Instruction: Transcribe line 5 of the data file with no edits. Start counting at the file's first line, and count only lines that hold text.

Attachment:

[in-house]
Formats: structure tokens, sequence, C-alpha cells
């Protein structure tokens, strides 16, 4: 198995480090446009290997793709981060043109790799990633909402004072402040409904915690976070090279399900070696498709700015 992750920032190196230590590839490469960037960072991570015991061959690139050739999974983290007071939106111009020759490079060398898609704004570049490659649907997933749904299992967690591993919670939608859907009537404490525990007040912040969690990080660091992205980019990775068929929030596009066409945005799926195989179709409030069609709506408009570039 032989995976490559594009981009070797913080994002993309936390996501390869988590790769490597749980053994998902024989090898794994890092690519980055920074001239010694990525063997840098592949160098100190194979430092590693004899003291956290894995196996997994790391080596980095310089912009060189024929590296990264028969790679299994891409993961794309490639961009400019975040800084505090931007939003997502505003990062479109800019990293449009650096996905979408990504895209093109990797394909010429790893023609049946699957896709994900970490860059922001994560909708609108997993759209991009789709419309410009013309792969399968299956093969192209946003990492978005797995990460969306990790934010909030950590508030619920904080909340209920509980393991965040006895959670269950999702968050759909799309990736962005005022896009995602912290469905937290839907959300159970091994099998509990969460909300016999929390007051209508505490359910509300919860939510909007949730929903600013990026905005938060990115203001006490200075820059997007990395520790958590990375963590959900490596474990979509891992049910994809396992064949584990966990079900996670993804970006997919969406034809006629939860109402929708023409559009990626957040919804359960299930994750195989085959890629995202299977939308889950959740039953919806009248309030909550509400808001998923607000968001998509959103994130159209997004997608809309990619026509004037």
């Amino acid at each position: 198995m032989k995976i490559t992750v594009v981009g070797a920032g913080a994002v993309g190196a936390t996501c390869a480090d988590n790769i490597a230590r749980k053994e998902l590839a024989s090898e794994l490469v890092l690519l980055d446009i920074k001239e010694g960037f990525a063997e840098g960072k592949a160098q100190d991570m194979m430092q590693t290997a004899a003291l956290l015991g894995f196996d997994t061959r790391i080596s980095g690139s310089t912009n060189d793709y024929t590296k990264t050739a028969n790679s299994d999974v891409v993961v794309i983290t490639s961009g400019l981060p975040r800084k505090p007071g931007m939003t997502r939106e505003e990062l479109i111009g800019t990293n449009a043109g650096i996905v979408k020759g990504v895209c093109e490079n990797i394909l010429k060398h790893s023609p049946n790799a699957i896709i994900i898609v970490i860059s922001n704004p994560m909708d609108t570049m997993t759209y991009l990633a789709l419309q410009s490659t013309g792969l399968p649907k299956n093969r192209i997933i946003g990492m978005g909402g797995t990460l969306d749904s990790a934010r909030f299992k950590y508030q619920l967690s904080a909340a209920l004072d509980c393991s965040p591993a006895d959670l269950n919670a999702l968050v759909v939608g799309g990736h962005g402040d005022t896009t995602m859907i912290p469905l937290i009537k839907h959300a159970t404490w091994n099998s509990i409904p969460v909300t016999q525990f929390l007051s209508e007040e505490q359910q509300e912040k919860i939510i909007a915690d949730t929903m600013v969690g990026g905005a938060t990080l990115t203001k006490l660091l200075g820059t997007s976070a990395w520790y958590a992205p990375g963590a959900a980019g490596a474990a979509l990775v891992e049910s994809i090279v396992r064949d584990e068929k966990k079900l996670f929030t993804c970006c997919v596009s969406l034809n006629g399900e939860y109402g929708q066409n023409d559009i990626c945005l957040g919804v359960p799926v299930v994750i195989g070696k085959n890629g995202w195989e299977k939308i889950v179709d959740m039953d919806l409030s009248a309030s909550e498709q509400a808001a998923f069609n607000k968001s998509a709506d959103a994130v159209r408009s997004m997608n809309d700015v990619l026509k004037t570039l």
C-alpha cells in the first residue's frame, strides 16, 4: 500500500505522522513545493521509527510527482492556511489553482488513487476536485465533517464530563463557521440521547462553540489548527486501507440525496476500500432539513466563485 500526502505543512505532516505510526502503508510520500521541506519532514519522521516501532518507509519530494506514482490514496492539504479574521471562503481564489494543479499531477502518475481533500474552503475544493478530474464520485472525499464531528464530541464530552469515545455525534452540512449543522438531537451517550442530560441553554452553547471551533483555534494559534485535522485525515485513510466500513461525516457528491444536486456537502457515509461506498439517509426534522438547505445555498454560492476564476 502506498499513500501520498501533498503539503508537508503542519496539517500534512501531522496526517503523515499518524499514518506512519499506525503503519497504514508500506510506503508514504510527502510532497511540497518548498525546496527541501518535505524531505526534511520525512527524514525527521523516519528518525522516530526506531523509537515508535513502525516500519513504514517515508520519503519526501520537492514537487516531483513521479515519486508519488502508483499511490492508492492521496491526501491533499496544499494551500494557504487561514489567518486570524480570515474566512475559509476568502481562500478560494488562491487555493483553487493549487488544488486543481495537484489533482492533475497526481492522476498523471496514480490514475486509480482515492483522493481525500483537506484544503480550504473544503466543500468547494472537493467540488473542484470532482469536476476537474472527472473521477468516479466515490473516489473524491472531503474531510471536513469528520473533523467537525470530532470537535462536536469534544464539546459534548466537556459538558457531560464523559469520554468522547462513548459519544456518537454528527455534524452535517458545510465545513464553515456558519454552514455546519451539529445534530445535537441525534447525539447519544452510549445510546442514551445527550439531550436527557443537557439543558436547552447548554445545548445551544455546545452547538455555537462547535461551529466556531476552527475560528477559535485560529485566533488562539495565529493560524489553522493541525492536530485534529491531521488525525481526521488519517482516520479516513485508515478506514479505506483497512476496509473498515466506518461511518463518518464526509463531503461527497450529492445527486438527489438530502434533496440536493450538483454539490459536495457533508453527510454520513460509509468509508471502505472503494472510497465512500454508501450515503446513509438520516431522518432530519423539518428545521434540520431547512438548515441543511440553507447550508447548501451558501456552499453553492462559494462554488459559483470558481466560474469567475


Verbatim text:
C-alpha cells in the first residue's frame, strides 16, 4: 500500500505522522513545493521509527510527482492556511489553482488513487476536485465533517464530563463557521440521547462553540489548527486501507440525496476500500432539513466563485 500526502505543512505532516505510526502503508510520500521541506519532514519522521516501532518507509519530494506514482490514496492539504479574521471562503481564489494543479499531477502518475481533500474552503475544493478530474464520485472525499464531528464530541464530552469515545455525534452540512449543522438531537451517550442530560441553554452553547471551533483555534494559534485535522485525515485513510466500513461525516457528491444536486456537502457515509461506498439517509426534522438547505445555498454560492476564476 502506498499513500501520498501533498503539503508537508503542519496539517500534512501531522496526517503523515499518524499514518506512519499506525503503519497504514508500506510506503508514504510527502510532497511540497518548498525546496527541501518535505524531505526534511520525512527524514525527521523516519528518525522516530526506531523509537515508535513502525516500519513504514517515508520519503519526501520537492514537487516531483513521479515519486508519488502508483499511490492508492492521496491526501491533499496544499494551500494557504487561514489567518486570524480570515474566512475559509476568502481562500478560494488562491487555493483553487493549487488544488486543481495537484489533482492533475497526481492522476498523471496514480490514475486509480482515492483522493481525500483537506484544503480550504473544503466543500468547494472537493467540488473542484470532482469536476476537474472527472473521477468516479466515490473516489473524491472531503474531510471536513469528520473533523467537525470530532470537535462536536469534544464539546459534548466537556459538558457531560464523559469520554468522547462513548459519544456518537454528527455534524452535517458545510465545513464553515456558519454552514455546519451539529445534530445535537441525534447525539447519544452510549445510546442514551445527550439531550436527557443537557439543558436547552447548554445545548445551544455546545452547538455555537462547535461551529466556531476552527475560528477559535485560529485566533488562539495565529493560524489553522493541525492536530485534529491531521488525525481526521488519517482516520479516513485508515478506514479505506483497512476496509473498515466506518461511518463518518464526509463531503461527497450529492445527486438527489438530502434533496440536493450538483454539490459536495457533508453527510454520513460509509468509508471502505472503494472510497465512500454508501450515503446513509438520516431522518432530519423539518428545521434540520431547512438548515441543511440553507447550508447548501451558501456552499453553492462559494462554488459559483470558481466560474469567475